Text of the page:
However, the Royal Mint's big gun is its iSIS technology, which they say adds banknote-level security to coins and allows automated coin authentication and counterfeit detection. The Royal Mint is understandably tight-lipped on what exactly iSIS is - the longer that they can keep it a secret, the longer it will take for forgers to copy it - but thinking about the types of security measures that you find in modern banknotes around the world should give you some ideas of what it might entail. While a system like iSIS may be able to quickly identify fakes once they reach, say, a bank that has the equipment to validate coins, it is the more visible security measures which will help individuals and merchants avoid taking counterfeits in the first place. To that end, I'm surprised that the new coin doesn't include any micro/laser engraving, like the new Canada $1 and $2 coins.

One of the other advantages being mentioned about the new design is that it will make the pound coins more easily identifiable for the blind. The unique 12-sided shape (since 3 pence coins are no longer in circulation) does seem like it would be easier to pick out of a handful of change. It is great that the Royal Mint is considering the needs of those without sight when designing the new coin.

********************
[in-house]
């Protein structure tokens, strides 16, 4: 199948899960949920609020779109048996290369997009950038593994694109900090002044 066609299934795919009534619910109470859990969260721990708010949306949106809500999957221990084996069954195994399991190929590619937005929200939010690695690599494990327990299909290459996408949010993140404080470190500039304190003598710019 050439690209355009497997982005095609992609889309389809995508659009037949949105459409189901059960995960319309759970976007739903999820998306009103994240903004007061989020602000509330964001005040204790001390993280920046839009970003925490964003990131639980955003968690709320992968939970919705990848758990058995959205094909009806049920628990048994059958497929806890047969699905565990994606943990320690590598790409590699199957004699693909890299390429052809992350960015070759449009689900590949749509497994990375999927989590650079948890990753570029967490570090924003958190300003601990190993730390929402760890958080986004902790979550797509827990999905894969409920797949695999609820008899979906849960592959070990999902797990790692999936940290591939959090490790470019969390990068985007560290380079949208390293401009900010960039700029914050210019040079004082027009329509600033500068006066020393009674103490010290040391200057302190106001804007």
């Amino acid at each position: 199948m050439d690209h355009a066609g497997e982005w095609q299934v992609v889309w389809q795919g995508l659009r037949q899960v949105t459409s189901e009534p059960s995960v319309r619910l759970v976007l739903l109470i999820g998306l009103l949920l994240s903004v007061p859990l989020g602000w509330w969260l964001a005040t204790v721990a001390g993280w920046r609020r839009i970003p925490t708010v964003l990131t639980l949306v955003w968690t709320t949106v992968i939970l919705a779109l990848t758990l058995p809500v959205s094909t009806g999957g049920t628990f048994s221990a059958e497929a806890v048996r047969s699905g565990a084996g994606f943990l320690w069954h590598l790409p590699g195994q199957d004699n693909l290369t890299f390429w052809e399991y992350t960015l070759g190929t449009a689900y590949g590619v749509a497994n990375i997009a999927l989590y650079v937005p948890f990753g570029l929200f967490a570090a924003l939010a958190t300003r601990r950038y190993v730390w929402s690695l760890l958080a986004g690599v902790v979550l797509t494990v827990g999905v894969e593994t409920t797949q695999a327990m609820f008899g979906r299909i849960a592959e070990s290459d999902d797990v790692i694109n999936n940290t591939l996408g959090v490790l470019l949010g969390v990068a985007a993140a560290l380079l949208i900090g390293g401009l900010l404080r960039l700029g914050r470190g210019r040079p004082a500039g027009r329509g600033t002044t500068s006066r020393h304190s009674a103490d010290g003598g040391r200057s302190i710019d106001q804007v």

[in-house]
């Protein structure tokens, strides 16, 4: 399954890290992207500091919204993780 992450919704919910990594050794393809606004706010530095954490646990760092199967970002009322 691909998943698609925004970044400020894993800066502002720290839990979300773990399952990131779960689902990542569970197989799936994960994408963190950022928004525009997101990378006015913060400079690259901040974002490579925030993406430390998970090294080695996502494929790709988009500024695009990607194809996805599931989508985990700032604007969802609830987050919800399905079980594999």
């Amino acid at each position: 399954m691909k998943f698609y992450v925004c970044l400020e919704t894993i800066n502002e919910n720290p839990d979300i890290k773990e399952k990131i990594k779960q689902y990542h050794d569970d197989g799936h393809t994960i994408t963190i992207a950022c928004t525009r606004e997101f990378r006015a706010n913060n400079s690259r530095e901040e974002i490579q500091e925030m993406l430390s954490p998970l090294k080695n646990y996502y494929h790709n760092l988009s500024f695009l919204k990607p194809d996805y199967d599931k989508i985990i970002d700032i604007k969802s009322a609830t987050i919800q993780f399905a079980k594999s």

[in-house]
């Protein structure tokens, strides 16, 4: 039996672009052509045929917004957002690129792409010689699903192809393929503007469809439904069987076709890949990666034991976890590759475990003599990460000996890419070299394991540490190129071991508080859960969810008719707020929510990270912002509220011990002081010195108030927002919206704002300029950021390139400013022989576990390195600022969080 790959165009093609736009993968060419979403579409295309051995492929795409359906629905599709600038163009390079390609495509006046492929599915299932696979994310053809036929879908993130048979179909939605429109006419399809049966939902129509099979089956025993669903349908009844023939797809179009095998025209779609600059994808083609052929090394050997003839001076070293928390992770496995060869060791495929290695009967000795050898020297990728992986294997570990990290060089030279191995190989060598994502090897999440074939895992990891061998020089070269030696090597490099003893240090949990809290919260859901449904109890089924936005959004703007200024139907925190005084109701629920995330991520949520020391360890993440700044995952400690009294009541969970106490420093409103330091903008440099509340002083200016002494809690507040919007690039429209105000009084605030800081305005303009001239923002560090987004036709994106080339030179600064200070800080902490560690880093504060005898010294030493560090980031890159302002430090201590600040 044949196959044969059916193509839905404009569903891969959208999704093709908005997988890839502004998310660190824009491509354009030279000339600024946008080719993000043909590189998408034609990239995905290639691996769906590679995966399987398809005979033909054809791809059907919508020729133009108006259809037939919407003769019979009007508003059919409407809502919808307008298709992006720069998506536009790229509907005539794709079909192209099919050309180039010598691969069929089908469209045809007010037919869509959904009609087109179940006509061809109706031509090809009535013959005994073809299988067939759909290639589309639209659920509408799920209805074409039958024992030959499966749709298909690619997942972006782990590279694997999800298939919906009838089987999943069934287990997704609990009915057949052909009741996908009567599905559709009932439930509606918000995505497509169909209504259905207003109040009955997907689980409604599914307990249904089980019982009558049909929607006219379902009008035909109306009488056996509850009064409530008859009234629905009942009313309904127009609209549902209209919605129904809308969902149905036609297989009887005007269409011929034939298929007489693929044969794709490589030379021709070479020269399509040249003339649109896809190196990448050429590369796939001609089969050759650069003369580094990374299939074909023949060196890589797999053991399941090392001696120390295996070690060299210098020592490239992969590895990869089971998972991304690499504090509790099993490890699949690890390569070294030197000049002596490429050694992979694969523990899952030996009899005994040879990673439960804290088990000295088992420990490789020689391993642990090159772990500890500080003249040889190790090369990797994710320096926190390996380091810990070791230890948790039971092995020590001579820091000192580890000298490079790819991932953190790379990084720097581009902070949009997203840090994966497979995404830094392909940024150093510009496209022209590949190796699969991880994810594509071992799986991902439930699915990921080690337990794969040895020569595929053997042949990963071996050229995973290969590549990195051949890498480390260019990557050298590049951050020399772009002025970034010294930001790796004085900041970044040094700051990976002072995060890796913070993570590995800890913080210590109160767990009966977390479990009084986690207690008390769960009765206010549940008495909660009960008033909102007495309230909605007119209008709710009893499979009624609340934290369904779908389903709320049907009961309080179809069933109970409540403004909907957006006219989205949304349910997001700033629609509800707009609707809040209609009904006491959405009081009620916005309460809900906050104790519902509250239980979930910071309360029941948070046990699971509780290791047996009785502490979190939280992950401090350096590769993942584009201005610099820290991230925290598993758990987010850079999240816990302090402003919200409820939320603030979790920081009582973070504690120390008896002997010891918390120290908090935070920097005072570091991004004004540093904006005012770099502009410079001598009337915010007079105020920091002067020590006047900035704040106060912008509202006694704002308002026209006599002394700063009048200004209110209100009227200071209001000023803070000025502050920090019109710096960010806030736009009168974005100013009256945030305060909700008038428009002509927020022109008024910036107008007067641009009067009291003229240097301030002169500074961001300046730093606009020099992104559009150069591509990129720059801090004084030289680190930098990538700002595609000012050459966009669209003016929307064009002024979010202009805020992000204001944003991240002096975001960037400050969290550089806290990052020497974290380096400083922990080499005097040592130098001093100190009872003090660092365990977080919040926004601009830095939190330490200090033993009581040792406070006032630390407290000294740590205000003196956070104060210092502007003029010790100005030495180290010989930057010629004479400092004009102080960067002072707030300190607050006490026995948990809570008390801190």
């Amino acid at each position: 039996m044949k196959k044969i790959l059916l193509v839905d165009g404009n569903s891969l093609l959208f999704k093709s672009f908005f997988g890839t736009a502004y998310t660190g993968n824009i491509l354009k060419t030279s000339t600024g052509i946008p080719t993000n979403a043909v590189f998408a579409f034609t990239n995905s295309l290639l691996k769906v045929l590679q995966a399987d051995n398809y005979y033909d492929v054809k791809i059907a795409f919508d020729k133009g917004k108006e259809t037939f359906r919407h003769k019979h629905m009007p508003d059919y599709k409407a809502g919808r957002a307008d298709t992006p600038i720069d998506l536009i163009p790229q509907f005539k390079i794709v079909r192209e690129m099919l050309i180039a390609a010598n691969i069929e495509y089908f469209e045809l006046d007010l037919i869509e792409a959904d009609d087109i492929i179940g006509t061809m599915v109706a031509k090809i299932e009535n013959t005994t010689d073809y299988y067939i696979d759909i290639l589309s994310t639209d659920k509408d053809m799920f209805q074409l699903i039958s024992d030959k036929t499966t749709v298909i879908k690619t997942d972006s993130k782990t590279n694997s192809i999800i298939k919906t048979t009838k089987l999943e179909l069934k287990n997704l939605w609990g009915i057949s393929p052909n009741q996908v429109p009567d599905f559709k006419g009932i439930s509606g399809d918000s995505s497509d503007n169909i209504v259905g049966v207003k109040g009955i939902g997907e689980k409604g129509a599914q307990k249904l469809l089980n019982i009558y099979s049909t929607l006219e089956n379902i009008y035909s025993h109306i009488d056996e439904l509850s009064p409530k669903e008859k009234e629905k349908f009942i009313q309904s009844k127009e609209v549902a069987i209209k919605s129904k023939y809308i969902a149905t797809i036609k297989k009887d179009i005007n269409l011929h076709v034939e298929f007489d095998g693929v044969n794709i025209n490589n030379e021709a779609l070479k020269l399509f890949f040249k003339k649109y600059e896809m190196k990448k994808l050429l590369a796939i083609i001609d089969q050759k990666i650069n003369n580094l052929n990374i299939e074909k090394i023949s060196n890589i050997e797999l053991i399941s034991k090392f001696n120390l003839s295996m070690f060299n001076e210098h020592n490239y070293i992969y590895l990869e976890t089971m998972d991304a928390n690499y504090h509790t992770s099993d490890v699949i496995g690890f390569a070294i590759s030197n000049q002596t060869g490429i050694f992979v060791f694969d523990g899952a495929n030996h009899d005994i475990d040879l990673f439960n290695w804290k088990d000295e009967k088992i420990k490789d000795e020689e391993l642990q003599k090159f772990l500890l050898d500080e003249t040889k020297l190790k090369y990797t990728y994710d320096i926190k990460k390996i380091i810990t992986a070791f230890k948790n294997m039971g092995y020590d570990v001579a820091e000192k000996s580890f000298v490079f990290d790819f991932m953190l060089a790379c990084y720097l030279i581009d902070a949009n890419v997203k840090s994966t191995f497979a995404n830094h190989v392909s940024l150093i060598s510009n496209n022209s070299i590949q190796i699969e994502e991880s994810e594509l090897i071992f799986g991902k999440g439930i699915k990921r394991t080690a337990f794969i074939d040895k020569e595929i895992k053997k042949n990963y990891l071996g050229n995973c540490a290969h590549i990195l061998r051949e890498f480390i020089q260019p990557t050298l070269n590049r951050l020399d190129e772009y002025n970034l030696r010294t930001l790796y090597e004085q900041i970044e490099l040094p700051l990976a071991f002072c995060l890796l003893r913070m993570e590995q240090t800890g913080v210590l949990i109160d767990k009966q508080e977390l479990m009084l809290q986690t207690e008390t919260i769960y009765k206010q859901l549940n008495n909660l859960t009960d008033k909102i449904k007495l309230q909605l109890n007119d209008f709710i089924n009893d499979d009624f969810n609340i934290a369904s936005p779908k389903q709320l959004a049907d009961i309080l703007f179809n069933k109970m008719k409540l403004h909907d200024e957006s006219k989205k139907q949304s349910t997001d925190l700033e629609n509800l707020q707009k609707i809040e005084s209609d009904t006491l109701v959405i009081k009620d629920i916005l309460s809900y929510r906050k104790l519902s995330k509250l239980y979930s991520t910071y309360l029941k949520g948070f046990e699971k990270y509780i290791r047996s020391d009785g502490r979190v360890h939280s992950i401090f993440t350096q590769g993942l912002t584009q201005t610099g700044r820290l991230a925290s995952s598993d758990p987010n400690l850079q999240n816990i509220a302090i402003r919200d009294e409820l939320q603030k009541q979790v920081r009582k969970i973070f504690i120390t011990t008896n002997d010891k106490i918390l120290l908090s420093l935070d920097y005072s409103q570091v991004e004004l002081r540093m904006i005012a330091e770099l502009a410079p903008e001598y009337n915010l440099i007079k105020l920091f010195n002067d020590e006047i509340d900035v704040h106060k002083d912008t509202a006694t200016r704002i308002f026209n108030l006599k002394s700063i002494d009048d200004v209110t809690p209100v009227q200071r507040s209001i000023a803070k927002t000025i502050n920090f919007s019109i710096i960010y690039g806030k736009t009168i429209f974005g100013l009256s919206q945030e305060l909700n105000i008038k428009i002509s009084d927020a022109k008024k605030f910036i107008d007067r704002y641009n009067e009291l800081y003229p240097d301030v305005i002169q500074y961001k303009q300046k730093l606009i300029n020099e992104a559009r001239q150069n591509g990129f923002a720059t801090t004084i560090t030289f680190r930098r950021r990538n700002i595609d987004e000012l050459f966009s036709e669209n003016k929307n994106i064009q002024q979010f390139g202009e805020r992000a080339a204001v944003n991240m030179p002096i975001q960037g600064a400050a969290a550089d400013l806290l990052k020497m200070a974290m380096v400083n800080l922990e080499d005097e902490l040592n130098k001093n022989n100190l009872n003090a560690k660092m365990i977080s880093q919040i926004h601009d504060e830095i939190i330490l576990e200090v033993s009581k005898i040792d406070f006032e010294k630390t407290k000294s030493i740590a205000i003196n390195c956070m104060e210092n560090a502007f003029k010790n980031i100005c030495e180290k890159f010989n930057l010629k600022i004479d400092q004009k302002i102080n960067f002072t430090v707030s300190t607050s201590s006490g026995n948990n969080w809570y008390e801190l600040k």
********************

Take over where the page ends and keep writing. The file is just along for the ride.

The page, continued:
The pound is one of my favorite coins of all time. It is a coin that feels like money when you hold it in your hand. Its weight and its thickness (nearly twice as thick as a US quarter) impart its value without even needing to look at it. Even its color, a light gold thanks to its nickel and brass composition, gives it a sense of understated importance that you don't find with many other coins. I only hope that the new £1 can fill the shoes of its predecessor.

Monday, January 20, 2014

Coins with Web Addresses

Russia 2011 25 rouble coin with Sochi
reverse.  Image courtesy of the Central
Bank of Russia.